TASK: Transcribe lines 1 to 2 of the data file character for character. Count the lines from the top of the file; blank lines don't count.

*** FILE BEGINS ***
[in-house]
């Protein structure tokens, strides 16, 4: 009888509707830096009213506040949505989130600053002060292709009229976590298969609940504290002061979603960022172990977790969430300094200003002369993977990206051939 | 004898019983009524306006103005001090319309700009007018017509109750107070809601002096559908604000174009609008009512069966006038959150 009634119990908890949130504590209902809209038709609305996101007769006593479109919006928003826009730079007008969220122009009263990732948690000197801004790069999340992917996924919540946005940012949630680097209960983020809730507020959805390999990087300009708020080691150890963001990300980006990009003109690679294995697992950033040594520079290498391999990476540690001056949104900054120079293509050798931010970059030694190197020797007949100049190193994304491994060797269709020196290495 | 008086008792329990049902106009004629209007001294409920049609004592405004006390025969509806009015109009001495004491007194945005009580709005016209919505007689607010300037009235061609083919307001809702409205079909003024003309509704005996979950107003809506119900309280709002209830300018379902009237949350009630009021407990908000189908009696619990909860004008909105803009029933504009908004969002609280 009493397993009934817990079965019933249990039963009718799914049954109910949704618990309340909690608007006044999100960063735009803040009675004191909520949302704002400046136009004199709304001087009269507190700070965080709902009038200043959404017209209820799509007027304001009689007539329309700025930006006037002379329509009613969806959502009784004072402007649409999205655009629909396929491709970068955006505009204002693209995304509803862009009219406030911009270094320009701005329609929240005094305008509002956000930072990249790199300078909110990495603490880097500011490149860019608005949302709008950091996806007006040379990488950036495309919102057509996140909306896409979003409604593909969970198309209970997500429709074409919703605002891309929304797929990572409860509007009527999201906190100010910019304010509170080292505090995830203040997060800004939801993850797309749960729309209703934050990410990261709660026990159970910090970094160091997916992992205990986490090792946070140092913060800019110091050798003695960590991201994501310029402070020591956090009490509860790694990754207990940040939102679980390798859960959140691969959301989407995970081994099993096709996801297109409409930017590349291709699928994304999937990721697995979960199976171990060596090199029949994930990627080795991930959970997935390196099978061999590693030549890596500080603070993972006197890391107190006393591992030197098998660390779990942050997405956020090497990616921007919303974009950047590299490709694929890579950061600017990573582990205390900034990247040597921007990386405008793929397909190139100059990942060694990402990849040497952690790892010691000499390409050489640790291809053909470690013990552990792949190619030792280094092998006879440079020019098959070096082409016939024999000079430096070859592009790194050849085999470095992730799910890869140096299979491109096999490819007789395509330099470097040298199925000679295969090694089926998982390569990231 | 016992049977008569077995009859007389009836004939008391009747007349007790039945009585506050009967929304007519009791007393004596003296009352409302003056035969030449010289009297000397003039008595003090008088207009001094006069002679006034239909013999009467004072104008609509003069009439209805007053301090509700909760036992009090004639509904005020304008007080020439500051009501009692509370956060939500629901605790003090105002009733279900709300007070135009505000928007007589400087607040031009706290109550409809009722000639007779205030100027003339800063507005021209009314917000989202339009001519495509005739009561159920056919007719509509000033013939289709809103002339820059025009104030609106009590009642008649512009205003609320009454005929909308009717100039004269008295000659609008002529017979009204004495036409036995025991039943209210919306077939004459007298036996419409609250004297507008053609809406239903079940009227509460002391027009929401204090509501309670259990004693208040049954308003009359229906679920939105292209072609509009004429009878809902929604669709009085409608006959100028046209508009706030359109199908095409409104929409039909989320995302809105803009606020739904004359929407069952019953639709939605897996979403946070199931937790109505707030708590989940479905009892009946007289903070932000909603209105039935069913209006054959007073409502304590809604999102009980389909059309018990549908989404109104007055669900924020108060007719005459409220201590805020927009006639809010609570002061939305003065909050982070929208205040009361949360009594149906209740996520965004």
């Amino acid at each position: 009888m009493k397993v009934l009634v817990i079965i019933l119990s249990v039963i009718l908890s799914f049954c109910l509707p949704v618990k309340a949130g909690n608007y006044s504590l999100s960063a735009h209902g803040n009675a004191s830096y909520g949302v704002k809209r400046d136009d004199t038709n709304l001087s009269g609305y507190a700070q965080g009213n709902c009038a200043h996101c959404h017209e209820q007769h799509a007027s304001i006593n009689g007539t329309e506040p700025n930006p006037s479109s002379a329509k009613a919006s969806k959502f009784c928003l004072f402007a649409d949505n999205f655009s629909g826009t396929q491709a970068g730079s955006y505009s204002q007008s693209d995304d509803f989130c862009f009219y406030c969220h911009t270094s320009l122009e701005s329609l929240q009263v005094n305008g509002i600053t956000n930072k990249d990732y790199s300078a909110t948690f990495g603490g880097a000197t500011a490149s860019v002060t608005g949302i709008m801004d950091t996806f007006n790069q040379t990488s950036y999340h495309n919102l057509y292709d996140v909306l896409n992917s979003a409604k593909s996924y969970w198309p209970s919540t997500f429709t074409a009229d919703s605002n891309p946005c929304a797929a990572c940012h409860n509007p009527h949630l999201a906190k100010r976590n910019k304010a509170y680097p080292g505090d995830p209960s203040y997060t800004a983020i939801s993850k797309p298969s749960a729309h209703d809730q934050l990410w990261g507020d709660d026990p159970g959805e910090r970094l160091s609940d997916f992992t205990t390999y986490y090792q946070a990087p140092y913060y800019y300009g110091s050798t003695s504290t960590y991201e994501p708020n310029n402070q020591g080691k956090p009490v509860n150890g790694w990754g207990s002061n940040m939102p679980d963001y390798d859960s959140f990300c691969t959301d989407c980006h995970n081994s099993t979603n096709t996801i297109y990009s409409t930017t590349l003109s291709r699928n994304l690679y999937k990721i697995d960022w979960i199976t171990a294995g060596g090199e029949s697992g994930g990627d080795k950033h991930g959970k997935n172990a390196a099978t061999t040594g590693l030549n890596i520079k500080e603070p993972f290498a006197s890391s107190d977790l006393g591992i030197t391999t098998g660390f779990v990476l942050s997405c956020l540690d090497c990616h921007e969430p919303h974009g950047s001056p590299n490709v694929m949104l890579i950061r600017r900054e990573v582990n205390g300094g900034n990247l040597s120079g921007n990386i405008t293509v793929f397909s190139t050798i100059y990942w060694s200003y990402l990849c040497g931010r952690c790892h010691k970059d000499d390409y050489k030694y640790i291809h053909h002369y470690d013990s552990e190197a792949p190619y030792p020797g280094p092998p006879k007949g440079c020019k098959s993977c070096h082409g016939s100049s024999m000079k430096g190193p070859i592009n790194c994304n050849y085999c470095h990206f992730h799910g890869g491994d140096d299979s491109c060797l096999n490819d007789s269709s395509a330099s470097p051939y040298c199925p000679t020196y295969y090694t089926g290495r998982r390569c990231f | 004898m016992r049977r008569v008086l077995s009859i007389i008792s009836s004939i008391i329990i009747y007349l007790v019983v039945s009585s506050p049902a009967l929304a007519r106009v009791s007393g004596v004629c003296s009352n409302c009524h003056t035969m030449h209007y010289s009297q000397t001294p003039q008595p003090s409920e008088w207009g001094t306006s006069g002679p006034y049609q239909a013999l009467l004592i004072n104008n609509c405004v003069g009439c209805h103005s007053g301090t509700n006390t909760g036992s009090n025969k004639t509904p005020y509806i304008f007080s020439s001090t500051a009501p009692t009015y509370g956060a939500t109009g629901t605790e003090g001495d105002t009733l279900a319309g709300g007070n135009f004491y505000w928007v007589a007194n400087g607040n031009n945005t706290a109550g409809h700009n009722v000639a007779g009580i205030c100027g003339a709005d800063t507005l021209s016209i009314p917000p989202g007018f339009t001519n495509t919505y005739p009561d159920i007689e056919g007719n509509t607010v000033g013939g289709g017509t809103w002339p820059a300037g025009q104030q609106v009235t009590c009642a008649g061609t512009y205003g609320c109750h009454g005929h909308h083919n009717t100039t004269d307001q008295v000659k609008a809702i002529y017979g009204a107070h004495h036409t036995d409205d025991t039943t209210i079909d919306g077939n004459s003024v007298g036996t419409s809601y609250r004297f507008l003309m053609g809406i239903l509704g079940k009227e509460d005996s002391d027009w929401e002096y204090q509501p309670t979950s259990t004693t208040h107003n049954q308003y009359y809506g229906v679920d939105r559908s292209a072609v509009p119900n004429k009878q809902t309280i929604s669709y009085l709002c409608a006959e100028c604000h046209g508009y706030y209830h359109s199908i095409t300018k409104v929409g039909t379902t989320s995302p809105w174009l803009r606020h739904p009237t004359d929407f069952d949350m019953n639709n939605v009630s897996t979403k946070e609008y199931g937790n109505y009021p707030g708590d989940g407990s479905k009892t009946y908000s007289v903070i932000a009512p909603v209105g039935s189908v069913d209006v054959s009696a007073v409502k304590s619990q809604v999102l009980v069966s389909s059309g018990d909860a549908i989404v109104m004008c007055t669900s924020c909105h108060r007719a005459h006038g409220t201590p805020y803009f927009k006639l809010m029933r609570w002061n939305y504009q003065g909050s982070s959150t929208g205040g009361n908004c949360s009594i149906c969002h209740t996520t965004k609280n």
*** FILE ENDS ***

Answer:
[in-house]
């Protein structure tokens, strides 16, 4: 009888509707830096009213506040949505989130600053002060292709009229976590298969609940504290002061979603960022172990977790969430300094200003002369993977990206051939 | 004898019983009524306006103005001090319309700009007018017509109750107070809601002096559908604000174009609008009512069966006038959150 009634119990908890949130504590209902809209038709609305996101007769006593479109919006928003826009730079007008969220122009009263990732948690000197801004790069999340992917996924919540946005940012949630680097209960983020809730507020959805390999990087300009708020080691150890963001990300980006990009003109690679294995697992950033040594520079290498391999990476540690001056949104900054120079293509050798931010970059030694190197020797007949100049190193994304491994060797269709020196290495 | 008086008792329990049902106009004629209007001294409920049609004592405004006390025969509806009015109009001495004491007194945005009580709005016209919505007689607010300037009235061609083919307001809702409205079909003024003309509704005996979950107003809506119900309280709002209830300018379902009237949350009630009021407990908000189908009696619990909860004008909105803009029933504009908004969002609280 009493397993009934817990079965019933249990039963009718799914049954109910949704618990309340909690608007006044999100960063735009803040009675004191909520949302704002400046136009004199709304001087009269507190700070965080709902009038200043959404017209209820799509007027304001009689007539329309700025930006006037002379329509009613969806959502009784004072402007649409999205655009629909396929491709970068955006505009204002693209995304509803862009009219406030911009270094320009701005329609929240005094305008509002956000930072990249790199300078909110990495603490880097500011490149860019608005949302709008950091996806007006040379990488950036495309919102057509996140909306896409979003409604593909969970198309209970997500429709074409919703605002891309929304797929990572409860509007009527999201906190100010910019304010509170080292505090995830203040997060800004939801993850797309749960729309209703934050990410990261709660026990159970910090970094160091997916992992205990986490090792946070140092913060800019110091050798003695960590991201994501310029402070020591956090009490509860790694990754207990940040939102679980390798859960959140691969959301989407995970081994099993096709996801297109409409930017590349291709699928994304999937990721697995979960199976171990060596090199029949994930990627080795991930959970997935390196099978061999590693030549890596500080603070993972006197890391107190006393591992030197098998660390779990942050997405956020090497990616921007919303974009950047590299490709694929890579950061600017990573582990205390900034990247040597921007990386405008793929397909190139100059990942060694990402990849040497952690790892010691000499390409050489640790291809053909470690013990552990792949190619030792280094092998006879440079020019098959070096082409016939024999000079430096070859592009790194050849085999470095992730799910890869140096299979491109096999490819007789395509330099470097040298199925000679295969090694089926998982390569990231 | 016992049977008569077995009859007389009836004939008391009747007349007790039945009585506050009967929304007519009791007393004596003296009352409302003056035969030449010289009297000397003039008595003090008088207009001094006069002679006034239909013999009467004072104008609509003069009439209805007053301090509700909760036992009090004639509904005020304008007080020439500051009501009692509370956060939500629901605790003090105002009733279900709300007070135009505000928007007589400087607040031009706290109550409809009722000639007779205030100027003339800063507005021209009314917000989202339009001519495509005739009561159920056919007719509509000033013939289709809103002339820059025009104030609106009590009642008649512009205003609320009454005929909308009717100039004269008295000659609008002529017979009204004495036409036995025991039943209210919306077939004459007298036996419409609250004297507008053609809406239903079940009227509460002391027009929401204090509501309670259990004693208040049954308003009359229906679920939105292209072609509009004429009878809902929604669709009085409608006959100028046209508009706030359109199908095409409104929409039909989320995302809105803009606020739904004359929407069952019953639709939605897996979403946070199931937790109505707030708590989940479905009892009946007289903070932000909603209105039935069913209006054959007073409502304590809604999102009980389909059309018990549908989404109104007055669900924020108060007719005459409220201590805020927009006639809010609570002061939305003065909050982070929208205040009361949360009594149906209740996520965004």